“We take our liberties for granted; they seem absolute and untouchable. But they are the result of a series of violent struggles fought over 800 years, which at times have threatened to tear society apart. On the frontline was…Magna Carta. Distinguished constitutional historian David Starkey looks at the origins of the Great Charter in 1215, designed to check the abuses of King John – and how it nearly died at birth.”
–BBC [Program Description]
“There’s little doubt Dr Starkey sees the current political climate, in which we seem happy to sacrifice liberty for security, as hostile to the Magna Carta. He ends with a warning. ‘In this 800th anniversary year,’ he says, ‘Parliament, our habits of political freedom and the idea of England herself are all facing acute challenge – perhaps the most fundamental of modern times. Will memory of the Magna Carta help to carry us through it?'”
How to See David Starkey’s Magna Carta
“Starkey turns even the more bureaucratic elements of history-making into a series of cliffhangers…And it makes it all remarkably readable.”
–The Independent: The true story behind the charter by David Starkey [Book Review]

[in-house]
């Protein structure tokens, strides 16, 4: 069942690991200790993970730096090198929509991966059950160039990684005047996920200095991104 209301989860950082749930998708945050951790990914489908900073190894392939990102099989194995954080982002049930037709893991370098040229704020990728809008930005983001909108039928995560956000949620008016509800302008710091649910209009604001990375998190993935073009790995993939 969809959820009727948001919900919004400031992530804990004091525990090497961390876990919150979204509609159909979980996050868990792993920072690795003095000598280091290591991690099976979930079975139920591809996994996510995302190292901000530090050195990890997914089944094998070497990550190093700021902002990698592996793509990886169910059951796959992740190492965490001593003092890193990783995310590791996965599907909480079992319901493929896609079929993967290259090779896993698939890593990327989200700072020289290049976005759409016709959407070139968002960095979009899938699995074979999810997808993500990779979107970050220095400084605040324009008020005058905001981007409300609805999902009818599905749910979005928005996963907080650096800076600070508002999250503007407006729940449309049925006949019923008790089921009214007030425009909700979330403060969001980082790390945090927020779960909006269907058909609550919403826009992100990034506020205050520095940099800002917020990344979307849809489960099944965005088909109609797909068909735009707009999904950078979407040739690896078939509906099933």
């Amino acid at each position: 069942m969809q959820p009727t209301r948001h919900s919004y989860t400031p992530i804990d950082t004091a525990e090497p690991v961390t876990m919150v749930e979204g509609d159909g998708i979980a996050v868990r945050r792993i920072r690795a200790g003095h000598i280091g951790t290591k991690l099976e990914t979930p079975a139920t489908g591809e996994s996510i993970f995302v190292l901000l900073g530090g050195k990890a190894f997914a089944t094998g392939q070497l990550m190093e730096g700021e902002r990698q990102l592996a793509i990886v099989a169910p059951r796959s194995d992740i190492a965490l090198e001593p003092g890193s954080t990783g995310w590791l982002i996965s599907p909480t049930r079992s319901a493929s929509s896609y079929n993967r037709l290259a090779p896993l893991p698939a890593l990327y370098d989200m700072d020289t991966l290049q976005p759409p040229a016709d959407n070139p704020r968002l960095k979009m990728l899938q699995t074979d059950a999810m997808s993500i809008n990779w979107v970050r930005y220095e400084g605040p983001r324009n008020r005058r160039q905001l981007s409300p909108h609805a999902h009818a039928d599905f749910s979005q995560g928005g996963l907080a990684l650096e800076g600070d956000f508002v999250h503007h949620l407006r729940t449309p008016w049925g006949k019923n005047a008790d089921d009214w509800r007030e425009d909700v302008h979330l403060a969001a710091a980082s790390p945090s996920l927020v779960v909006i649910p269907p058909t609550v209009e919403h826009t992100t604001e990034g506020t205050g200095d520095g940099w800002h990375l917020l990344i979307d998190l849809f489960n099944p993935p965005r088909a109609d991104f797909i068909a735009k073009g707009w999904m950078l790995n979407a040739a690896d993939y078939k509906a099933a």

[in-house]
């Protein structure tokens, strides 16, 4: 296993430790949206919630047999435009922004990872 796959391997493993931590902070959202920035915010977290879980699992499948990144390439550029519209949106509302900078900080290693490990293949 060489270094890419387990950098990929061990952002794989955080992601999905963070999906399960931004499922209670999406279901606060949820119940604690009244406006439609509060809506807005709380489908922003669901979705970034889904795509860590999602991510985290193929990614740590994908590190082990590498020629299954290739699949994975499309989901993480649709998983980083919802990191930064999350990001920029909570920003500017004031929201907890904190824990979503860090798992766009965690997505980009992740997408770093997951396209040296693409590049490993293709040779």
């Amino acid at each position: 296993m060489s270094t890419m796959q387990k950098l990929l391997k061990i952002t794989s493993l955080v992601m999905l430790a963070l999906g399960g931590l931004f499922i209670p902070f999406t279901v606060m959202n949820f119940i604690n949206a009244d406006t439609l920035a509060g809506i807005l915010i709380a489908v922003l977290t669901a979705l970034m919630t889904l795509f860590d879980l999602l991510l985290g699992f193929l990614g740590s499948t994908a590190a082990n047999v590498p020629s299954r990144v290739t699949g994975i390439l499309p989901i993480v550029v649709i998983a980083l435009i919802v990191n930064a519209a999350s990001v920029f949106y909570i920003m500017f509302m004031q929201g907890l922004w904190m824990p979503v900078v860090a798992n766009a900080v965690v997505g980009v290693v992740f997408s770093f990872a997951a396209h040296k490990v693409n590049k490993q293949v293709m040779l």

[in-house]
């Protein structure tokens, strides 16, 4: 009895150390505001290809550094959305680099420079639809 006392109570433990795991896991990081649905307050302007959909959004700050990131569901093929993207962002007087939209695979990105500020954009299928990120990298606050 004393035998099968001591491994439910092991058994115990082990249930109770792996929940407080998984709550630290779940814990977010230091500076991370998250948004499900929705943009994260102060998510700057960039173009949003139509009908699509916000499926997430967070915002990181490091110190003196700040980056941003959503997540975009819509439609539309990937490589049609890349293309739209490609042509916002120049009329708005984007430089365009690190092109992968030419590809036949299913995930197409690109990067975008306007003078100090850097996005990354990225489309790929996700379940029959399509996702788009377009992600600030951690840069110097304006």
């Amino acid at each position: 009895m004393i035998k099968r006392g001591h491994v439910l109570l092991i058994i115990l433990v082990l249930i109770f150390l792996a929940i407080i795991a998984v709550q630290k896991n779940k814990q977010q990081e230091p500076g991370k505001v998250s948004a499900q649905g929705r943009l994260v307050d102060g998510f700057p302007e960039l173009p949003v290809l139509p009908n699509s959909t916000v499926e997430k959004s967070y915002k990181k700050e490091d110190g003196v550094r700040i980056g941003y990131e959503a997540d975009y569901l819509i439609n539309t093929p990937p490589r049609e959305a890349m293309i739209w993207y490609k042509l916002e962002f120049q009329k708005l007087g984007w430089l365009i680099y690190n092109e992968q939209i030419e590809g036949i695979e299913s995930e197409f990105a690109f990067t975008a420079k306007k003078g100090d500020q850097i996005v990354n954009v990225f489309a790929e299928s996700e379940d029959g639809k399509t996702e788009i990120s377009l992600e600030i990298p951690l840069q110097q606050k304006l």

–Book: The True Story Behind the Charter
Links About Magna Carta
“[Magna Carta] set out to do three things. Firstly, to bridle a king, John, who was dangerous and unpredictable and made his whim the law, and secondly, to make it impossible for any other king to rule in the same way. It was successful in both of those things. The third thing was the great change, and something very different: it set out to create machinery that absolutely bound any king in iron to its measures…It forced governments to behave differently, and set rules for good behaviour and, once the charter was reissued in 1225, it became impossible to impose general taxation without consent.”
–Cato [quoting British historian David Starkey]
“As the first charter to grant individual liberties under the rule of law, protecting the people against tyranny, Magna Carta is the most influential and far-reaching legal text the world has ever known. [It] was serially reinterpreted by later generations, becoming a totem in fierce political debates on the liberties of the people – it became a sacred text for English puritans of the Civil War, for the American patriots of the War of Independence, and for all those in the English-speaking world who have striven to build democratic rights and freedoms in the post-colonial age.”
–Book: The Foundation of Freedom 1215-2015
“The Charter of Liberties sealed by King John of England in 1215 AD, is routinely cited as one of the most important documents of our constitutional tradition. It ranks with the English Bill of Rights (1689), The Declaration of Independence and the United States Constitution in symbolic power…[This article] notes some of the specific points that make the Great Charter one of the most enduring documents of all ages.”
–Library of Congress: No Taxation Without Representation Circa 1215 AD, or, Magnai Carta: A Beginner’s Guide